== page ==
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What You Need to Know Before Becoming a Foster Parent

On any given day, more than 440,000 children live in foster care in the United States. 
The children in foster care spend an average of two years in care and rarely remain in the same home during that time. Sadly, some of the homes they are placed in provide an environment that is no better than the environment from which they were removed. 

Jamie Thomas, a director at San Diego Youth Services and a foster parent himself, is deep in the trenches of foster-care reform. Jamie spoke with me and Daniel Daniels on the Emotions Mentor podcast recently and outlined many of the problems—and a few of the successes—within our current foster-care system. 

We also discussed some of the unique needs of foster children and a few strategies parents in any situation can employ to help children who are troubled. 

To supplement our conversation, here are five important things to know if you’re interested in becoming a foster parent and would like to commit yourself to making a difference in the life of displaced children.

 1. It’s going to be tough. 
Children who are placed in foster care come from tough situations involving abuse and neglect. There will be rewarding moments as you work to help the children in your care, but those could very likely be few and far between. Be realistic and recognize that providing a home is not a magic cure-all, but the first step in a long process of healing.

2. You won’t have a lot of control. 
Fostering children means you may not know anything about how long the child will be with you, what happened to the child in the past, and what the most-likely outcomes will be. Social workers, biological parents, and often legal authorities will all be making big decisions behind the scenes that can change at any moment. 

The three things you can control, however, are remaining committed to the cause by educating yourself on parenting techniques, finding support from other like-minded foster parents, and doing your best to love the child in your care.

3. The child you are taking in usually loves and feels attached to their biological family. 
In most cases, in fact, the priority in these situations will be reunification of child and parent(s).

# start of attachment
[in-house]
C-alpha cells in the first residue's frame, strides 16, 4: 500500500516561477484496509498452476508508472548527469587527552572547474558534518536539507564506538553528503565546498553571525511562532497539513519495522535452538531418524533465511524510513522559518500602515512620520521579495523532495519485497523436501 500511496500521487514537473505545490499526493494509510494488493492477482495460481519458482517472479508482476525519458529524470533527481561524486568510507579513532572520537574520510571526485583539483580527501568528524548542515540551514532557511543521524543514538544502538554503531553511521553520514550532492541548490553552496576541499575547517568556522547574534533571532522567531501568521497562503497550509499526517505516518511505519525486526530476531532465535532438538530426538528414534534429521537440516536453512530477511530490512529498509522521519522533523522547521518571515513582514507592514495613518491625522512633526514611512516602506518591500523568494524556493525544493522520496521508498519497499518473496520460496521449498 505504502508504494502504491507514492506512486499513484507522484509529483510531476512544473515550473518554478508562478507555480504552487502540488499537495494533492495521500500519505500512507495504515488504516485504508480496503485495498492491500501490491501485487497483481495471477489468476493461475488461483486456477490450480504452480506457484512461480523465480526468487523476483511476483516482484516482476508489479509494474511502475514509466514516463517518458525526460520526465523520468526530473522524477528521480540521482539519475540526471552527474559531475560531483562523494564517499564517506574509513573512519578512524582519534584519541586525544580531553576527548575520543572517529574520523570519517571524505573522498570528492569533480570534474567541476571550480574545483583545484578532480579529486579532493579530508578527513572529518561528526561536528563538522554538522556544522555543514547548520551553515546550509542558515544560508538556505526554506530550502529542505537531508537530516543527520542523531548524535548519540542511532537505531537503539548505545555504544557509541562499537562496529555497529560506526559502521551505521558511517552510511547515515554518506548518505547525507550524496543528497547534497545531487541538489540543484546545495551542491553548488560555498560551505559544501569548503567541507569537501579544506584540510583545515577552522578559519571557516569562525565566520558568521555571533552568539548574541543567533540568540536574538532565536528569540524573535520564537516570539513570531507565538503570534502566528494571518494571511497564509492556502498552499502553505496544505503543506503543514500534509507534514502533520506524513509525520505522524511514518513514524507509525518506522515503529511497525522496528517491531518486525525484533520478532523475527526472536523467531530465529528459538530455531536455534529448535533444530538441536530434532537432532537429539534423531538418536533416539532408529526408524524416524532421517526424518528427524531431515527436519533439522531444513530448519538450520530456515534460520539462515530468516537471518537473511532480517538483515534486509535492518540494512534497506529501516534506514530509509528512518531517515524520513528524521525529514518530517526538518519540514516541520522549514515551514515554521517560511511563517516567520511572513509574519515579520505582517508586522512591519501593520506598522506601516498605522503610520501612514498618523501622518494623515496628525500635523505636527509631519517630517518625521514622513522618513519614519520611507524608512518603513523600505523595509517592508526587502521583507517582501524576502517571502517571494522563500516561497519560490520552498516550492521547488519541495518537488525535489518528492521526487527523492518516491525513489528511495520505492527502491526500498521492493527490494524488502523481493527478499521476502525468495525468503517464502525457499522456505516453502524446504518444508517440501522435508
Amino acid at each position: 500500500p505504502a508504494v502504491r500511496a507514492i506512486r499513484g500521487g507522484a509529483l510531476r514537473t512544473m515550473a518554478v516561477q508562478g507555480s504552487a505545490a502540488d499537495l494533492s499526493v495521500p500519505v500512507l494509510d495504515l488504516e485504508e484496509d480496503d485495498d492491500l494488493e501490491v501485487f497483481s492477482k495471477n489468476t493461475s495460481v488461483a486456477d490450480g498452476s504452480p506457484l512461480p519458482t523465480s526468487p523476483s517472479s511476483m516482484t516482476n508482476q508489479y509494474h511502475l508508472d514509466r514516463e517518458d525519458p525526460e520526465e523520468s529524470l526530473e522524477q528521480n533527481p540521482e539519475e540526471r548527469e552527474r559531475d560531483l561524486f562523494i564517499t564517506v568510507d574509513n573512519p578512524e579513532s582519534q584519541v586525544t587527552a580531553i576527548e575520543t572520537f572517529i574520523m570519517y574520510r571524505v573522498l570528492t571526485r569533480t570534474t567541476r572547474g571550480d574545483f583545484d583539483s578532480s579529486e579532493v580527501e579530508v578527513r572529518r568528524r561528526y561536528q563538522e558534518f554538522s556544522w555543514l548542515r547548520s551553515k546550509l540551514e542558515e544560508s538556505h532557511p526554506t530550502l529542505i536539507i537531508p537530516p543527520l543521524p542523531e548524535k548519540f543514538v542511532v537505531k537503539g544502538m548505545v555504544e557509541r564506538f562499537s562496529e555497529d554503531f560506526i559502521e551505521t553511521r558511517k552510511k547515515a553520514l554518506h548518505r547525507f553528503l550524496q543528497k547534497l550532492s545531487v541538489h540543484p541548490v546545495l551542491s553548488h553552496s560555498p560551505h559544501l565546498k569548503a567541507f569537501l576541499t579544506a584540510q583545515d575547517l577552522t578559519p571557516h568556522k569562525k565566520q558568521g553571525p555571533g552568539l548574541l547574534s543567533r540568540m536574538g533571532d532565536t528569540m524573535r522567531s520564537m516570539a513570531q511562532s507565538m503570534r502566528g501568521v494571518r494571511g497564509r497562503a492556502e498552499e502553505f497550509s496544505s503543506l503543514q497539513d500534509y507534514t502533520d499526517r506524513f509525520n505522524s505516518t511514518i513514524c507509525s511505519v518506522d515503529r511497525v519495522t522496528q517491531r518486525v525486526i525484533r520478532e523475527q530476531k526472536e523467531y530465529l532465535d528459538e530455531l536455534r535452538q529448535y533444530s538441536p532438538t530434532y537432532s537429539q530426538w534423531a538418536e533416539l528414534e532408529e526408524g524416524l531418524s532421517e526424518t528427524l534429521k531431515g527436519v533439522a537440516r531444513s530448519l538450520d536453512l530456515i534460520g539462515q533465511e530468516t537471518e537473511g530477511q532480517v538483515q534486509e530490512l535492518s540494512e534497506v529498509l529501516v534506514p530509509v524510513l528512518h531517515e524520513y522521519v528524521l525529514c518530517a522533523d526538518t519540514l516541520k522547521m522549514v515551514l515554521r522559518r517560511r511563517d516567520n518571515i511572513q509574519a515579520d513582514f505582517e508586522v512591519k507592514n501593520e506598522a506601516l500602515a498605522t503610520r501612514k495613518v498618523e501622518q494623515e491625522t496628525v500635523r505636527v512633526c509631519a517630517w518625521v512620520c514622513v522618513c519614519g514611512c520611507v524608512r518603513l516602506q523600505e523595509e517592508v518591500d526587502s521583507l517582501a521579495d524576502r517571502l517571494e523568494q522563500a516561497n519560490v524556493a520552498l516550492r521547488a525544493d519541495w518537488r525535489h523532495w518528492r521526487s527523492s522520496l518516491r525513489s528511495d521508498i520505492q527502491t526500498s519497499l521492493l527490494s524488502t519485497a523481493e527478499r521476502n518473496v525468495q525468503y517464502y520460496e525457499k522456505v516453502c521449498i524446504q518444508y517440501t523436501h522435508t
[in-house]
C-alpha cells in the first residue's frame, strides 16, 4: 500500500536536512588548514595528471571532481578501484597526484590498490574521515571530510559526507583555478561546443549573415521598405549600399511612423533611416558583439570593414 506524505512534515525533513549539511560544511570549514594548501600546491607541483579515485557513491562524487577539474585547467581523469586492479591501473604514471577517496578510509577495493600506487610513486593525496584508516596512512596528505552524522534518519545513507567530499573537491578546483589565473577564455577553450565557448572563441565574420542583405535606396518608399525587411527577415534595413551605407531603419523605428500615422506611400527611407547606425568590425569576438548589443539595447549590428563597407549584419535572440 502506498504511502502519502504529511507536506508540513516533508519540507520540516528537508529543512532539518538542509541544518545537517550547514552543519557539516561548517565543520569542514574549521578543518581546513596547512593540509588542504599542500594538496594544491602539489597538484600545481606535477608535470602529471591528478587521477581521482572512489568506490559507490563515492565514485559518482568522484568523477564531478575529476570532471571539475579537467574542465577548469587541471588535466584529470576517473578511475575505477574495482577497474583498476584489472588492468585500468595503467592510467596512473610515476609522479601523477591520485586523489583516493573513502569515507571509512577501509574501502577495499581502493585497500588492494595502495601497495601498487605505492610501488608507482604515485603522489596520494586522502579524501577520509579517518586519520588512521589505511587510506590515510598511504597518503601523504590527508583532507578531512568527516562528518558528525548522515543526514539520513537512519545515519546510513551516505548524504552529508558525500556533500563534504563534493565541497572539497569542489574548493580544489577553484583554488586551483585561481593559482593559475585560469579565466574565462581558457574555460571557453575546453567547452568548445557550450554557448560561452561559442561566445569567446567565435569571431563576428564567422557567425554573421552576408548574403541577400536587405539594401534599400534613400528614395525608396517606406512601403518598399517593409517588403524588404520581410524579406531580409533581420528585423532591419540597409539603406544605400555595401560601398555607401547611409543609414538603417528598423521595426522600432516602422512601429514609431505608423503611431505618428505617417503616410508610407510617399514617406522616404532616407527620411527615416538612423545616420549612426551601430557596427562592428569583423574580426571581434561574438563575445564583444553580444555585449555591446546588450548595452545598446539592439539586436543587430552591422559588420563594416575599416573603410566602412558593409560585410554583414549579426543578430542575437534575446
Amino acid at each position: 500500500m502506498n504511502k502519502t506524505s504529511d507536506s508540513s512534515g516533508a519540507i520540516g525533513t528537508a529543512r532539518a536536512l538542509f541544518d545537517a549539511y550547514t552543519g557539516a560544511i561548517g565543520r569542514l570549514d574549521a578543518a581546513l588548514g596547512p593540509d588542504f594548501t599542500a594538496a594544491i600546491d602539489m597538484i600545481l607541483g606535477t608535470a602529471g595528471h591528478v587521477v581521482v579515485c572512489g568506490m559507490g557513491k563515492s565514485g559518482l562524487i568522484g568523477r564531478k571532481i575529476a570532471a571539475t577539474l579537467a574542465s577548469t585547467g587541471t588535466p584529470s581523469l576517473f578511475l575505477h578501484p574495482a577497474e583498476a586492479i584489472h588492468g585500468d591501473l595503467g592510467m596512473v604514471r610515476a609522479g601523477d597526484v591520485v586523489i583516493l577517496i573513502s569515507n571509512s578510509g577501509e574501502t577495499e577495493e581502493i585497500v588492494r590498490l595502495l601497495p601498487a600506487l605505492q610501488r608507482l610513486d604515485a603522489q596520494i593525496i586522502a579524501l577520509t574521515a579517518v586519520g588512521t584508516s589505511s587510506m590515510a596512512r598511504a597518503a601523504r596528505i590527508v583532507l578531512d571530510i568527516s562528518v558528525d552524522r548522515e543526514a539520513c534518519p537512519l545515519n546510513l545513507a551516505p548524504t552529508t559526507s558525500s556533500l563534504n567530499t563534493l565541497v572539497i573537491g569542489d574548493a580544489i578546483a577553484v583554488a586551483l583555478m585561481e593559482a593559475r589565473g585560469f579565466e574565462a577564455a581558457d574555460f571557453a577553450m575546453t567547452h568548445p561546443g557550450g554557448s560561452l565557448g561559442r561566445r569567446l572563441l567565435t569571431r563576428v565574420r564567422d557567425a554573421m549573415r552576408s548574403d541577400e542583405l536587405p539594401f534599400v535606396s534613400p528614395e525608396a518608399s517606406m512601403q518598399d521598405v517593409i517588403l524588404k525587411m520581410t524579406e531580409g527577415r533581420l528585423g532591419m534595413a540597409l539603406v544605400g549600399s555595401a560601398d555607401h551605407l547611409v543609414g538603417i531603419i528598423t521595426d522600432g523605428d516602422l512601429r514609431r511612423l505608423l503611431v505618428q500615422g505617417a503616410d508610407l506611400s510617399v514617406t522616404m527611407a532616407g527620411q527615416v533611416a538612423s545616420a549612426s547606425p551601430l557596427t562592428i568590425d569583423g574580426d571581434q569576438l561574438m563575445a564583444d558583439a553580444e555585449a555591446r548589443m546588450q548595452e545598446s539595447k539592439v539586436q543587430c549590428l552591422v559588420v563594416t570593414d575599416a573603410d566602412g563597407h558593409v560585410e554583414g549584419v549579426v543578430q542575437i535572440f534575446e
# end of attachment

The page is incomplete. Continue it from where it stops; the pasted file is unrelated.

If the child wants to talk about his biological family, don’t make him suppress those thoughts and feelings. Despite the difficulties experienced in his home, he will still feel attachment to his family. Respect the processes in place to reach reunification.

4. Don’t be afraid to get attached. 
Children in all situations need to feel attached to someone. It’s true that you’ll likely be heartbroken for a time when a child you’ve become attached to has struggles or moves to a new home, but the benefits that come to the child from feeling loved and cared-for are worth the pain you may feel down the road. 

To learn more about the importance of attachment—as well as the problems that come when attachments aren’t made—educate yourself by talking to a professional or doing research online.

5. This is a journey worth the bumpy road. 
The journey will be easier to endure and more likely to bring moments of joy if you become educated on the processes involved and on the psychology behind trauma. 

Learn and read as much as you can. Search out a network of foster parents and professionals on whom you can turn to for advice and support. Speak up in meetings with social workers and authorities—be an advocate for the child. Seeing a child begin to heal is worth all the hard work you’ll put forth—and more. 

Best Wishes, 
Rebecca Hintze 

PS. Check out our online classes to improve you and your family's mental health! 
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PSS. I often use essential oils to help with feelings of worry and fear. I even use essential oils with my grandkids! 



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